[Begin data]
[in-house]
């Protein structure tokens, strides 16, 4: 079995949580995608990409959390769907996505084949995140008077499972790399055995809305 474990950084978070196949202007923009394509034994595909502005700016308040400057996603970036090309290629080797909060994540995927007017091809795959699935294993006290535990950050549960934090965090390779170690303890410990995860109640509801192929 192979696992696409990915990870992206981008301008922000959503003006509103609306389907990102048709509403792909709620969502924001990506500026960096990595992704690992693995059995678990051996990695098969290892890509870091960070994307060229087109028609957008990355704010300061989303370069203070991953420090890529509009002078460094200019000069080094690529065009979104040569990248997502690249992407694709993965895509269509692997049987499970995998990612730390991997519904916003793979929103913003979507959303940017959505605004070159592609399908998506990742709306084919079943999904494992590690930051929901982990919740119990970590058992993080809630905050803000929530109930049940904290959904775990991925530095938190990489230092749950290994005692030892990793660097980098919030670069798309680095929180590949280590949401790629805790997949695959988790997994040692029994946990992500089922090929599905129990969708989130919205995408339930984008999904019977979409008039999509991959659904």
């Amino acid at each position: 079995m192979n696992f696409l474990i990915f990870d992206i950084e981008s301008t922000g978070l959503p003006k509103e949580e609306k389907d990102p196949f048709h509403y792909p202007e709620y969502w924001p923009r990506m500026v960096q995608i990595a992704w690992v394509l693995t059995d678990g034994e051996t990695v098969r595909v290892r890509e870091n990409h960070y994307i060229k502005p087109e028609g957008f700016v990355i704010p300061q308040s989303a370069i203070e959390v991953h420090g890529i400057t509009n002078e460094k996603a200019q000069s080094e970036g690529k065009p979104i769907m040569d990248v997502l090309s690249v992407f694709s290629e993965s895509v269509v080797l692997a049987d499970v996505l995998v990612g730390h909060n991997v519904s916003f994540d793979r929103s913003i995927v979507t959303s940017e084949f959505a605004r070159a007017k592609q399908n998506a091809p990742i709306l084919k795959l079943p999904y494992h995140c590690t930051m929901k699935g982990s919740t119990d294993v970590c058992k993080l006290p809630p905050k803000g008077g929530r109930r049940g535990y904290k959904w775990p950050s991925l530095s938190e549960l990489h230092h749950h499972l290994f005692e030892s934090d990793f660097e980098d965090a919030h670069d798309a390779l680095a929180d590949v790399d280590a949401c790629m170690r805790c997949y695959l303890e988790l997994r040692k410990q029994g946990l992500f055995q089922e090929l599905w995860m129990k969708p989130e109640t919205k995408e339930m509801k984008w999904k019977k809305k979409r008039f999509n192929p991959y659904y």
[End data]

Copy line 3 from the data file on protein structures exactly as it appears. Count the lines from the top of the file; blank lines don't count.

């Amino acid at each position: 079995m192979n696992f696409l474990i990915f990870d992206i950084e981008s301008t922000g978070l959503p003006k509103e949580e609306k389907d990102p196949f048709h509403y792909p202007e709620y969502w924001p923009r990506m500026v960096q995608i990595a992704w690992v394509l693995t059995d678990g034994e051996t990695v098969r595909v290892r890509e870091n990409h960070y994307i060229k502005p087109e028609g957008f700016v990355i704010p300061q308040s989303a370069i203070e959390v991953h420090g890529i400057t509009n002078e460094k996603a200019q000069s080094e970036g690529k065009p979104i769907m040569d990248v997502l090309s690249v992407f694709s290629e993965s895509v269509v080797l692997a049987d499970v996505l995998v990612g730390h909060n991997v519904s916003f994540d793979r929103s913003i995927v979507t959303s940017e084949f959505a605004r070159a007017k592609q399908n998506a091809p990742i709306l084919k795959l079943p999904y494992h995140c590690t930051m929901k699935g982990s919740t119990d294993v970590c058992k993080l006290p809630p905050k803000g008077g929530r109930r049940g535990y904290k959904w775990p950050s991925l530095s938190e549960l990489h230092h749950h499972l290994f005692e030892s934090d990793f660097e980098d965090a919030h670069d798309a390779l680095a929180d590949v790399d280590a949401c790629m170690r805790c997949y695959l303890e988790l997994r040692k410990q029994g946990l992500f055995q089922e090929l599905w995860m129990k969708p989130e109640t919205k995408e339930m509801k984008w999904k019977k809305k979409r008039f999509n192929p991959y659904y």